Safe from British bullets

Mitt Romney’s gone across the pond, and so far it’s not gone well for him. If the idea was to make him seem presidential on the global stage, it’s turned into just the opposite. If you don’t believe me, consider that #RomneyShambles is the top trending item on Twitter as I write this. It won’t be that forever, I know, but this is entirely self-inflicted on his part.

What seemed to get the ball rolling, so to speak, was the Romney adviser who claimed that President Obama did not understand the “shared history” between the United States and United Kingdom. The advisor who supposedly said this has not been named publicly, and Governor Romney has disavowed it, but it’s still another case of trying to paint the President as an outsider, as the “other.” Never mind that tens of millions of Americans thought otherwise in 2008, and will vote for him again when the time comes this fall. But Romney understands that special relationship in a way that Obama can not, at least in his advisors’ warped minds.

But the “shared history” between the two nations isn’t all goodness and light. Yes, the British are our ally today, and have been for 100 years. But go back a bit further than that, and you’ll find it was once a different story.

In 1768, John Hancock of Boston was suspected of illegally importing madeira wine from Portugal on his boat, named the Liberty. The boat was then seized by British ships, who were enforcing a duty on imported goods like madeira wine. Patriots like Captain Daniel Malcom objected to this seizure, and unrest raged in the streets of Boston. It became known as the Liberty Affair, and gave Malcom and others in Boston another reason to hate the unelected and tyrannical king of the nation that is now our ally, but once upon a time was an oppressor unlike any other.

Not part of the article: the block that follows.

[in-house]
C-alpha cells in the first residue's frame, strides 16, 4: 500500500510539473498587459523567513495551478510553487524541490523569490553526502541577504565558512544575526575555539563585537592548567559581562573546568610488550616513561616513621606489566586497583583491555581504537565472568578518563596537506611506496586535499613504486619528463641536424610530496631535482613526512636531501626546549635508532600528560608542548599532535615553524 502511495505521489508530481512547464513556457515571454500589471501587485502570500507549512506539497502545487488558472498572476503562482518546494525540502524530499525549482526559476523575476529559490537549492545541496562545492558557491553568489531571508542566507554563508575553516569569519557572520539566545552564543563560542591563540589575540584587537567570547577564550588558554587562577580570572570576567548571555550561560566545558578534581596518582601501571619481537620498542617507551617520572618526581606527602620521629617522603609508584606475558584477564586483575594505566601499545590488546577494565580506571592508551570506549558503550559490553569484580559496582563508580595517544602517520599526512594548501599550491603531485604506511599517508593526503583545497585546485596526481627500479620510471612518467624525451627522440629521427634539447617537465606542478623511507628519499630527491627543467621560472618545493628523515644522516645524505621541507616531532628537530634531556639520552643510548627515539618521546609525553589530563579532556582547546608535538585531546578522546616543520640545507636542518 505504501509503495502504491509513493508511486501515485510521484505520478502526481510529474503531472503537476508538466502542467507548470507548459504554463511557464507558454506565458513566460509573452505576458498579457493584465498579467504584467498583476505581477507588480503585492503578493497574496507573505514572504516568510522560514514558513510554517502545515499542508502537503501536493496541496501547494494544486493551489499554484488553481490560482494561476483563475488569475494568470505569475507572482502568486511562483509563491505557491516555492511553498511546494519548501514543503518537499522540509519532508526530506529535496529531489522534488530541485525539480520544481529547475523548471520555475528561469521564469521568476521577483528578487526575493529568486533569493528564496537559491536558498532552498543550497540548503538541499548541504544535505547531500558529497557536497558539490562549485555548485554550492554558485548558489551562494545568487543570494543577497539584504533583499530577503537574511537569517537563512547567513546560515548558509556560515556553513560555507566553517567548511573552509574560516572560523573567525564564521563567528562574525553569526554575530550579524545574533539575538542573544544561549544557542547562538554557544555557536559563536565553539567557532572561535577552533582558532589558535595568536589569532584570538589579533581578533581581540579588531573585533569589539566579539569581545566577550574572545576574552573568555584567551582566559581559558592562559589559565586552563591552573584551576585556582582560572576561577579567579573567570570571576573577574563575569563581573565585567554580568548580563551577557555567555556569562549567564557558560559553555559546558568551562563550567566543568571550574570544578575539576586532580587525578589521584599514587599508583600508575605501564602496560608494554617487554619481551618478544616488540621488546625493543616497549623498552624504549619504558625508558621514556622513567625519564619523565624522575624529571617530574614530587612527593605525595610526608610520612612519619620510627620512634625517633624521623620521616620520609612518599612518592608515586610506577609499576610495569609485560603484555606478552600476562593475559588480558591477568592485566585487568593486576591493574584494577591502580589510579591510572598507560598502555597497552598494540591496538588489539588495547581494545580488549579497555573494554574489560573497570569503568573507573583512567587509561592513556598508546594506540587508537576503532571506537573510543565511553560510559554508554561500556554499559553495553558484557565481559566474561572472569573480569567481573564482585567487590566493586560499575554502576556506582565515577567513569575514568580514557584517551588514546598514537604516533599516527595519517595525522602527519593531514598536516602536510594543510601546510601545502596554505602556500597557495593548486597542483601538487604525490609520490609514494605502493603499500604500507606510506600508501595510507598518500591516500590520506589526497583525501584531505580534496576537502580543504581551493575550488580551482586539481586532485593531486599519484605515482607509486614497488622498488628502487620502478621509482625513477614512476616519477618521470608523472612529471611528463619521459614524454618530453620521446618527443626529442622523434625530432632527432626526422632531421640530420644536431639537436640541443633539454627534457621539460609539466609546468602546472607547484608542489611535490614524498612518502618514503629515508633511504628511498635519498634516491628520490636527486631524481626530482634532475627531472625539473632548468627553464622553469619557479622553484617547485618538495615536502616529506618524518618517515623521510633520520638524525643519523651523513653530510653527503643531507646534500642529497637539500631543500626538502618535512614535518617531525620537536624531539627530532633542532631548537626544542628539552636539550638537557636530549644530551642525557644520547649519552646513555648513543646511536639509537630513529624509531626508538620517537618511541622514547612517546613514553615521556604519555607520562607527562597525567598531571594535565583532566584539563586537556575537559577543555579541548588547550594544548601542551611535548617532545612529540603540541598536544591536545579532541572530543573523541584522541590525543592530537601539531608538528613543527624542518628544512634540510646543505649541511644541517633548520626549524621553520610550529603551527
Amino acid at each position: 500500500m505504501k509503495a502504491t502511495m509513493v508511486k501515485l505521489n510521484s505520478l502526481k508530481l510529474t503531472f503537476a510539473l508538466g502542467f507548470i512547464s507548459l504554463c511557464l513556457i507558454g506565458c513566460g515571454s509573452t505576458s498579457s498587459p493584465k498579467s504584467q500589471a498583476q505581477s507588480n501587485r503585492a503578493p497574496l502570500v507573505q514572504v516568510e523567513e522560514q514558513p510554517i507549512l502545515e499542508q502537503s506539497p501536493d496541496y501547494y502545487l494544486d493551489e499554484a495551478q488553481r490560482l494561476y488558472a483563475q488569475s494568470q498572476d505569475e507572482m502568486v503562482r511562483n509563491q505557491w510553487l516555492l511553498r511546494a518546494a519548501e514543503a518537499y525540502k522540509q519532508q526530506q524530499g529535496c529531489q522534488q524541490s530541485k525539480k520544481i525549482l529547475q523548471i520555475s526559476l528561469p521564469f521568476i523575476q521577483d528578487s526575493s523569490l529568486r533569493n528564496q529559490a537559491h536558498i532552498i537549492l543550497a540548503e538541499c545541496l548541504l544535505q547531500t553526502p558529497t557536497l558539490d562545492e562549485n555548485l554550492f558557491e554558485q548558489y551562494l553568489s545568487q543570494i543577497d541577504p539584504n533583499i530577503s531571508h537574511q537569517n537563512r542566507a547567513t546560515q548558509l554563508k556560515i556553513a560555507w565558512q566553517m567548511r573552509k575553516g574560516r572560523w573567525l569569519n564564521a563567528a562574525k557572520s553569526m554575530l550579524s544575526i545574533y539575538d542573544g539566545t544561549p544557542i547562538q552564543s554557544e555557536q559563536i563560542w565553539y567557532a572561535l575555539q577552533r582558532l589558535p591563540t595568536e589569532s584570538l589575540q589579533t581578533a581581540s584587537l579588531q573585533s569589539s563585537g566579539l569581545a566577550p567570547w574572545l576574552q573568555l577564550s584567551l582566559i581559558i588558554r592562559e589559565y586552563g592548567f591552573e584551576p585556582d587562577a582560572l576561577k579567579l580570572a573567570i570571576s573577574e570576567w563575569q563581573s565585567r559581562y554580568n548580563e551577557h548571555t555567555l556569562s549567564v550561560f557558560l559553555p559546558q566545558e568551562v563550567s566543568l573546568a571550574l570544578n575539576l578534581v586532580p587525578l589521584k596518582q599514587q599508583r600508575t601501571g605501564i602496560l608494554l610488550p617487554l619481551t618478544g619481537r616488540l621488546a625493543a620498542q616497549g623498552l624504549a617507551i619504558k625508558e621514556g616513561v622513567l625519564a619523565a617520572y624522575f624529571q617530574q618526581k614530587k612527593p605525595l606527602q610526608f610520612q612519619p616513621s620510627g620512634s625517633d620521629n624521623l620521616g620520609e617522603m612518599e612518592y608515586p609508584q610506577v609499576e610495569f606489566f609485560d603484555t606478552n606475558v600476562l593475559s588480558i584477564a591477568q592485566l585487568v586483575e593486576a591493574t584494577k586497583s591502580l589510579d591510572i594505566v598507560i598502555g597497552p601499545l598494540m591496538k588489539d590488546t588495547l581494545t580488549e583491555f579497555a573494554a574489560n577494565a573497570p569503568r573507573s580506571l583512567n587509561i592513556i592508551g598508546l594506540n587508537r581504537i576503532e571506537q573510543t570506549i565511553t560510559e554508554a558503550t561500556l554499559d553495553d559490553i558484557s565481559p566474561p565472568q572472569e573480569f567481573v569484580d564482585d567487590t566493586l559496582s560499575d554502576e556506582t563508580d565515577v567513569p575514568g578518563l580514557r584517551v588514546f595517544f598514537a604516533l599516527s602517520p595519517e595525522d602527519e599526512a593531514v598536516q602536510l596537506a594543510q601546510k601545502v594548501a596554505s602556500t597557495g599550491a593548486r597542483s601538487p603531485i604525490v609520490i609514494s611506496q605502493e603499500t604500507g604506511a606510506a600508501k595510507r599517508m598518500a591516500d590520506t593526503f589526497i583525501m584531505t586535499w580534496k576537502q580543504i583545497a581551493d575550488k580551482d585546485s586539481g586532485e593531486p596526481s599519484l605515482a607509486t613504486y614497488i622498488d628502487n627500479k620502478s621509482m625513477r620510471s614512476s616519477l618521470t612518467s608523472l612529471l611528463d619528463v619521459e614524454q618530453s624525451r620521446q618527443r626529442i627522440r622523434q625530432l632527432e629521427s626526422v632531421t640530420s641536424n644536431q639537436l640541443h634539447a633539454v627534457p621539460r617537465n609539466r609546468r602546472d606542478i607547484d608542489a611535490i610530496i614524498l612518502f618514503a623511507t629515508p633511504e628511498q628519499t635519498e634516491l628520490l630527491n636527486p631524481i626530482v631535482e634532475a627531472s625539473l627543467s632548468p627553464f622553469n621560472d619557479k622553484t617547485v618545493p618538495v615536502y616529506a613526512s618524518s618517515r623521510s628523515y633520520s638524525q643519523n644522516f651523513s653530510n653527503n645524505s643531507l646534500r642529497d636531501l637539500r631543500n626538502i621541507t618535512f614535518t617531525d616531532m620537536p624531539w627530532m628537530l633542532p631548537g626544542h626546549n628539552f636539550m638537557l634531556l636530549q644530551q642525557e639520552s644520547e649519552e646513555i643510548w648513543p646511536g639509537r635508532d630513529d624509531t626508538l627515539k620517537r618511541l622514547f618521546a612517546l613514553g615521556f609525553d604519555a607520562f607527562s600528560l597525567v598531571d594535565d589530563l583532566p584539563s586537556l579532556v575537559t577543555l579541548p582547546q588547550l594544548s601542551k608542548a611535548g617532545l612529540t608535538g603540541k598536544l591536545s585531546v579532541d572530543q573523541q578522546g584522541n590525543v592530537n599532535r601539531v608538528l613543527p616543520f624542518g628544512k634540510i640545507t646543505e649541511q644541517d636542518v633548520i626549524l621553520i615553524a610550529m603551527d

Captain Malcom’s role in this affair has been immortalized for centuries on the walls of Boston’s Old North Church, and a copy of this tale appears above. But the most humorous and ironic part of it all is the name of the British frigate that was at the center of the whole thing. Fittingly enough, the frigate was named the Romney.  You can’t make this stuff up.

Is there any connection between a British ship from 1768, and the man running for President in 2012? Not directly, no. But the name itself serves to remind us that this “shared history” isn’t without its blemishes. Which country once set fire to the White House, and attacked Fort McHenry as Francis Scott Key got the idea for the “Star-Spangled Banner“? And here’s  a hint: The Kenyans had nothing to do with it.

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